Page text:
From Harrison Ford To General Zod, A Look At Presidents In Film

Robin Williams' 'Man of the Year' is Hollywood's latest take on presidential politics.

With election season in full bloom, you don't have to be a political junkie to wish that the vanilla candidates in nearly identical suits and ties would go away, replaced instead by people with something original to say.

Unfortunately, such a fanciful concept exists only in the movies — and with Robin Williams playing a Jon Stewart-like presidential candidate in the new film "Man of the Year," Hollywood is once again teasing us with a concept better than the real thing. We look at 10 of the most memorable presidents in cinematic history — and how they might fare in the real world:

President Thomas J. Whitmore

Film: "Independence Day" (1996)

Actor: Bill Pullman

Turning point of presidency: Aliens invade Earth, Earth fights back.

Remembered for: Personally leading a squadron of fighter pilots in defense of the planet.

Democrats think: Too much power bestowed on warmongering military commander Donald Rums ... um, Robert Loggia.

Republicans think: A president in a flight suit stopping the insurgents? Mission accomplished!

Real-world counterpart: Some sources claim that as president, James Madison led troops into battle — during the War of 1812.

Quote: "We will not go quietly into the night! We will not vanish without a fight! We're going to live on! We're going to survive! Today we celebrate our Independence Day!"

Approval rating: After saving the world, he'd at least hit the low 90s.

President Joseph Staton

Film: "American Dreamz" (2006)

Actor: Dennis Quaid

Turning point of presidency: After reading a newspaper, the Texas-born, religiously devout prez realizes that the world isn't as black-and-white as he thought.

Remembered for: Appearing as a guest judge on an "American Idol"-type show.

Democrats think: He's making a mockery of high office by going on a reality show! (Real thought: Why didn't we think of that?)

Republicans think: Simon Cowell in '08?

Real-world counterpart: We're gonna take a wild stab and say George W. Bush.

Quote: "Maybe it is time I read newspapers. I've learned a lot this morning — it turns out North Korea and Iran are not like Doctor Octopus and Magneto at all!"

Approval rating: Consult a newspaper yourself and look under "W" for the latest update.

Don't miss peeks of Denzel in "Déjà Vu," Eddie Murphy's "Norbit," plus "Surf's Up" and more, on Overdrive.

President James Marshall

Film: "Air Force One" (1997)

Actor: Harrison Ford

Turning point of presidency: Hijackers take over presidential airplane, action ensues.

Remembered for: Refusing to bow to terrorist demands, single-handedly saving the day — and killing Gary Oldman.

Democrats think: Film is pure fantasy, since President Marshall is elected with a female VP. The DVD, however, has been in Geraldine Ferraro's Netflix queue since December '99.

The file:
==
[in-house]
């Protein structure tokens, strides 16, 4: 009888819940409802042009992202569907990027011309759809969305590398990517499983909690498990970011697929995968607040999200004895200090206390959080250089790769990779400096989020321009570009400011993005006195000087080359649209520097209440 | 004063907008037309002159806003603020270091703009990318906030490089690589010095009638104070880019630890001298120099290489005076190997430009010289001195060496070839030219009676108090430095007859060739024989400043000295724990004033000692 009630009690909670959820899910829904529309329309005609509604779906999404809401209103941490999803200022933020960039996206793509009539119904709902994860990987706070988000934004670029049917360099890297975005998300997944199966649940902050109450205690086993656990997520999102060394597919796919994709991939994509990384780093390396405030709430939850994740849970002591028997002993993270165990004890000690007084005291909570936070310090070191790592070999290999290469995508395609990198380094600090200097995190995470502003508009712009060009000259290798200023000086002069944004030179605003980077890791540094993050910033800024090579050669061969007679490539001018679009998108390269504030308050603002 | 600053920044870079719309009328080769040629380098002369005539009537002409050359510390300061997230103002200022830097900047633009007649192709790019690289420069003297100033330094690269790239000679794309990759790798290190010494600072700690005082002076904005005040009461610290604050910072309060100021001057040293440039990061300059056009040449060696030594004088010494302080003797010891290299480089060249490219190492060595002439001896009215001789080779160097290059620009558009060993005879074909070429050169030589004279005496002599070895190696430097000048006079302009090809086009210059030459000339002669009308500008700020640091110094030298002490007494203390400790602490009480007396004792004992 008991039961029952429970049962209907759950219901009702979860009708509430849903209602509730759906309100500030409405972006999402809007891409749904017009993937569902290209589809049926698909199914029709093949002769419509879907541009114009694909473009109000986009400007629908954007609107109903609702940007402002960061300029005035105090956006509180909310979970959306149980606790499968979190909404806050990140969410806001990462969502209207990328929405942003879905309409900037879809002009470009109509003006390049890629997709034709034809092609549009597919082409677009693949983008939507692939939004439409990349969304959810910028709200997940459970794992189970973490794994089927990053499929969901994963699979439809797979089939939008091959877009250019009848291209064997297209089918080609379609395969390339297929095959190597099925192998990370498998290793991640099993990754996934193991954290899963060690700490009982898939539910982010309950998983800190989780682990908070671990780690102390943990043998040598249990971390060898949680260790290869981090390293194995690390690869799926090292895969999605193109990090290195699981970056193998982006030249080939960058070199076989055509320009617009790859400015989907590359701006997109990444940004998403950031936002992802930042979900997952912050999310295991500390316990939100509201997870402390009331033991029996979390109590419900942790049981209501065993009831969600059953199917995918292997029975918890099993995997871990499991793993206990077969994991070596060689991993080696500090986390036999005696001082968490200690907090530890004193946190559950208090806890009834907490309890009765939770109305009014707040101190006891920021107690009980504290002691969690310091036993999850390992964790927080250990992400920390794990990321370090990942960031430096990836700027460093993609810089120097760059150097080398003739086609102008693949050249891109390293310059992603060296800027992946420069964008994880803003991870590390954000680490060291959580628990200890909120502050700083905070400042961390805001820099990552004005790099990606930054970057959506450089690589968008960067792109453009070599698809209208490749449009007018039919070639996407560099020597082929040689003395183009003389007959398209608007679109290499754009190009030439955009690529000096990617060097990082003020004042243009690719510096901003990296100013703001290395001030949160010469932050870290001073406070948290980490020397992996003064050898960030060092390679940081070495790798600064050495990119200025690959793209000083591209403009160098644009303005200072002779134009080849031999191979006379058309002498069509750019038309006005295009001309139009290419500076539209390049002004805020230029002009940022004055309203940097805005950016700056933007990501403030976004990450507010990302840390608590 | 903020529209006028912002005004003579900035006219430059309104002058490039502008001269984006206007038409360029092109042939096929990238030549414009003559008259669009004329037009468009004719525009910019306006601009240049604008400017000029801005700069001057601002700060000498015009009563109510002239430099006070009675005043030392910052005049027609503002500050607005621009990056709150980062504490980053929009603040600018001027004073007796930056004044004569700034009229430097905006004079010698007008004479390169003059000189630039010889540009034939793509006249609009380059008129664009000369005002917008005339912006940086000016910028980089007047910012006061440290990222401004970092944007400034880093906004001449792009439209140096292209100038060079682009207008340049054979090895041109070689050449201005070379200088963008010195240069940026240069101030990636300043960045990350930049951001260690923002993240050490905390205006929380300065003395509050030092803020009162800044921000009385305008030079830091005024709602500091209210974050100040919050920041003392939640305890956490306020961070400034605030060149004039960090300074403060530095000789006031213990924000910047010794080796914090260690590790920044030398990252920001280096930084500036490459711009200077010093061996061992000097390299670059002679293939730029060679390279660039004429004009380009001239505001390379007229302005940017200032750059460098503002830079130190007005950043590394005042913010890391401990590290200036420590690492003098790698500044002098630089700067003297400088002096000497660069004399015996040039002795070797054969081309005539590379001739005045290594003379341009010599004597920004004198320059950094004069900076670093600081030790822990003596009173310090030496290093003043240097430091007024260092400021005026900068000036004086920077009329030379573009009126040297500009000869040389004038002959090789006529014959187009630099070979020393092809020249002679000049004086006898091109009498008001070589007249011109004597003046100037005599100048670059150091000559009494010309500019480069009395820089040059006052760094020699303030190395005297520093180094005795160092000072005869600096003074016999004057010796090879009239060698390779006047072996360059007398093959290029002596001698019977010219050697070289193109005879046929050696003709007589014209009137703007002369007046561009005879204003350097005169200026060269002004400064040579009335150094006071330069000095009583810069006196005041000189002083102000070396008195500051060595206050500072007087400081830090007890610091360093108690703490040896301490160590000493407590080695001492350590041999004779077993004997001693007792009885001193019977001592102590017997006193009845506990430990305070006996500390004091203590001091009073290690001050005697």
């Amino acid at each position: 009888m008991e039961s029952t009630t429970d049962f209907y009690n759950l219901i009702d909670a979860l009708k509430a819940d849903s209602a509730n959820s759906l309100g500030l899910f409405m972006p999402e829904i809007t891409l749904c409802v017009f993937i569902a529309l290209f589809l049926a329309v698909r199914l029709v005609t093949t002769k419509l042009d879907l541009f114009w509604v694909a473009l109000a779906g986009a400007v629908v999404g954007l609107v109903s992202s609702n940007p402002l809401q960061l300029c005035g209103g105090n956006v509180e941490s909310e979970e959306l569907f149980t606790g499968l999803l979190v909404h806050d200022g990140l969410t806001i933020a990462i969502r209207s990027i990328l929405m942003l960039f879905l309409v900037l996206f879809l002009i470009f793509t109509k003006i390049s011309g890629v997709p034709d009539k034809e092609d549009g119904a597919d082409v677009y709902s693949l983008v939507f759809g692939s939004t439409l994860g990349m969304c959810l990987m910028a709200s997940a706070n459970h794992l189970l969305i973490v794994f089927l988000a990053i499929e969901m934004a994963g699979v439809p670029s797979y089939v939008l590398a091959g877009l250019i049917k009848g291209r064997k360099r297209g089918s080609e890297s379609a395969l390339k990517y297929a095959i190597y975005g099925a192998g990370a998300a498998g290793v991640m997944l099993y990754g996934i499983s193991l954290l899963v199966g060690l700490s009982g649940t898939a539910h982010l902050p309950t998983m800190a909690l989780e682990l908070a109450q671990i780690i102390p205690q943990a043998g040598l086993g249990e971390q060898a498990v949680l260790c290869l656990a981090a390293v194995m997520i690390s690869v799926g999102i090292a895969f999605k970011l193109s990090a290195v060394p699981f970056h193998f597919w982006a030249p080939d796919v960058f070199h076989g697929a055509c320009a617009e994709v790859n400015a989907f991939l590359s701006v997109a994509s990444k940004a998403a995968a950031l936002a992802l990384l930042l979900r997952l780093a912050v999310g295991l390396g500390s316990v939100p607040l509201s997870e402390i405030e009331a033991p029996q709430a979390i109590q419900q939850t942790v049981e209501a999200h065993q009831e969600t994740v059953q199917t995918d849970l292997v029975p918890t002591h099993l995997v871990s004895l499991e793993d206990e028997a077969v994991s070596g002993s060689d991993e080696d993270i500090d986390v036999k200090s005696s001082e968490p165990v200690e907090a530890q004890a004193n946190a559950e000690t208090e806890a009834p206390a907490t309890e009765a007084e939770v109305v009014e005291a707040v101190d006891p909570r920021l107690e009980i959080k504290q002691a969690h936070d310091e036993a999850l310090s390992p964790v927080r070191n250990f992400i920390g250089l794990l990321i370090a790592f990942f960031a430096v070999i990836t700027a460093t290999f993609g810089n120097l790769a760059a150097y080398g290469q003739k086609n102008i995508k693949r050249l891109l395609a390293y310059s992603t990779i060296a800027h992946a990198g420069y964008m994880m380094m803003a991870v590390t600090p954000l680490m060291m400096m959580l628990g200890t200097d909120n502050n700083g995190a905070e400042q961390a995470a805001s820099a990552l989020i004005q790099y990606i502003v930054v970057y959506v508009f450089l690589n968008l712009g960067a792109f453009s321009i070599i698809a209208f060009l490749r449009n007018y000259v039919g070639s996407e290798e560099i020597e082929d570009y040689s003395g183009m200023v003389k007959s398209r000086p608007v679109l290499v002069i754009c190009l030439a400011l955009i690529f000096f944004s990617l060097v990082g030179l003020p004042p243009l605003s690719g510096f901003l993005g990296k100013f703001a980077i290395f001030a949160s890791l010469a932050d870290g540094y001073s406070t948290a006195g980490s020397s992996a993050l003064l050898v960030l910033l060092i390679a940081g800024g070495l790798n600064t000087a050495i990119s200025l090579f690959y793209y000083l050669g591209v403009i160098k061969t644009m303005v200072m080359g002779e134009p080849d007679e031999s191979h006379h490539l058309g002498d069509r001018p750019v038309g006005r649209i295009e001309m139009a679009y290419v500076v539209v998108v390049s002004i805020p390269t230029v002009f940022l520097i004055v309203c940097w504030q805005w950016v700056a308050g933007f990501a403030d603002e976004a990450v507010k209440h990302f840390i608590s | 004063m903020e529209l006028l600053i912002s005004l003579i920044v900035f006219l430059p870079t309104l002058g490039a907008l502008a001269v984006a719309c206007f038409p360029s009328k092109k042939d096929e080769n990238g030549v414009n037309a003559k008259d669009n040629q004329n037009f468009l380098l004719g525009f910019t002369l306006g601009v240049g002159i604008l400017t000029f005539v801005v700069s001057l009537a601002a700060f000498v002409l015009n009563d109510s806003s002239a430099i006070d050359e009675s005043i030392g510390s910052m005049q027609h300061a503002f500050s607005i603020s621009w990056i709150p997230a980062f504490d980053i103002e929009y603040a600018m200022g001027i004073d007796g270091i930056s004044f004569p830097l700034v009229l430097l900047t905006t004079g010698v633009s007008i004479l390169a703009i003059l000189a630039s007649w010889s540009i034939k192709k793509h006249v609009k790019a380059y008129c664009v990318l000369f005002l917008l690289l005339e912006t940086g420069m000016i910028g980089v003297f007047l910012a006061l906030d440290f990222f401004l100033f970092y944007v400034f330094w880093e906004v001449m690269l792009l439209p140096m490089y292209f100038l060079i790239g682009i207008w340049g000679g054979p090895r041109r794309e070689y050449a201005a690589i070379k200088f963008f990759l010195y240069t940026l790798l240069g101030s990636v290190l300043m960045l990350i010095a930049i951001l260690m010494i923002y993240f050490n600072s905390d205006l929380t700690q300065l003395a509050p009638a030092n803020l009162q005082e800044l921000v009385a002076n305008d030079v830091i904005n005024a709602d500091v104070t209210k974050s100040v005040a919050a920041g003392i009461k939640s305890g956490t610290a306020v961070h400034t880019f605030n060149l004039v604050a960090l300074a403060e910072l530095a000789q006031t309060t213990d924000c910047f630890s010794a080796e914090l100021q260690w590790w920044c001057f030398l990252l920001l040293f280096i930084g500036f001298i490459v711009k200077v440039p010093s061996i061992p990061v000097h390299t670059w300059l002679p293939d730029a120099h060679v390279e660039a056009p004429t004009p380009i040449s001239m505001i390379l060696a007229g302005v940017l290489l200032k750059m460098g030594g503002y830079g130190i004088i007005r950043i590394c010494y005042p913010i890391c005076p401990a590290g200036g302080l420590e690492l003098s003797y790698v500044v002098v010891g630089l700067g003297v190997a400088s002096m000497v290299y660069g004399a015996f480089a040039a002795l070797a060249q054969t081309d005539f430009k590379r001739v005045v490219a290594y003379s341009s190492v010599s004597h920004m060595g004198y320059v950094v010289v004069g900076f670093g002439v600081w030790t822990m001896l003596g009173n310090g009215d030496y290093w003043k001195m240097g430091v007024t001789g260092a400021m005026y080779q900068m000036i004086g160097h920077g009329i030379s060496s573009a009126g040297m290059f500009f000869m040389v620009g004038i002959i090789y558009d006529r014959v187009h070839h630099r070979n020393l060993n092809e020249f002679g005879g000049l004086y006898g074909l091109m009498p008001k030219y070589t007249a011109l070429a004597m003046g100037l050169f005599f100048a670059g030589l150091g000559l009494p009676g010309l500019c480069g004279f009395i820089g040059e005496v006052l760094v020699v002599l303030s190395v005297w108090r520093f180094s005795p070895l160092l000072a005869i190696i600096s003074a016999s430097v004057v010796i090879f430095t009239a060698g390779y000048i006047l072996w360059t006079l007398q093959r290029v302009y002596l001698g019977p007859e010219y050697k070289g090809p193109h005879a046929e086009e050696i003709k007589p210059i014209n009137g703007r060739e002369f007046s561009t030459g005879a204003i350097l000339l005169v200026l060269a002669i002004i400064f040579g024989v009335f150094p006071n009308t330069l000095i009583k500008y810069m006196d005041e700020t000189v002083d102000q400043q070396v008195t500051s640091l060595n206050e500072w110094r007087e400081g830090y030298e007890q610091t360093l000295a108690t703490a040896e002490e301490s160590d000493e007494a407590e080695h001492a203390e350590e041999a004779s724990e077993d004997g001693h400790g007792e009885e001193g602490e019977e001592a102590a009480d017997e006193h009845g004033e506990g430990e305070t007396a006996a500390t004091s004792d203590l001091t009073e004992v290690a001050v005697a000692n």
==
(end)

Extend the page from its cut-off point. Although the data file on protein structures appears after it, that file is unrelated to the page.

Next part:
Republicans think: Film is pure fantasy. For the real story on Marshall's supposed "heroism," see ads sponsored by Air Force One Veterans for Truth.

Real-world counterpart: A Vietnam War hero/ politician like John McCain.
Quote: "Get off my plane!"
Approval rating: After murdering a man, Marshall might have a hard time securing a second term. We'll say 50 percent.

President Merkin Muffley

Film: "Dr. Strangelove or: How I Learned to Stop Worrying and Love the Bomb" (1964)

Actor: Peter Sellers

Turning point of presidency: Flagrantly exceeding his authority, General Jack D. Ripper initiates global nuclear war with the Russians.

Remembered for: Having the world blown up on his watch.

Democrats think: The hidden underground bunker isn't fully compliant with Americans With Disabilities Act.

Republicans think: Muffley's plan to end Russian threat by initiating global nuclear war is "weak on terror."

Real-world counterpart: Adlai Stevenson, whom the character was supposedly spoofing.

Quote: "Now then, Dmitri, you know how we've always talked about the possibility of something going wrong with the bomb... The bomb, Dmitri, the hydrogen bomb! Well now, what happened is one of our base commanders, he had a sort of ... well, he went a little funny in the head. He went and did a silly thing."

Approval rating: Is there a number lower than zero?

President Allen Richmond

Film: "Absolute Power" (1997)

Actor: Gene Hackman

Turning point of presidency: Responsible for the death of his mistress when, during sex, the Secret Service breaks into their room and shoots her.

Remembered for: His sweeping tax cuts. No, just kidding — it's for killing his mistress during sex!

Democrats think: Bubba Clinton doesn't sound so bad now, does he?

Republicans think: After the Foley scandal, they might actually let it slide.

Real-world counterpart: Whatever did happen to slain Washington, D.C., intern Chandra Levy?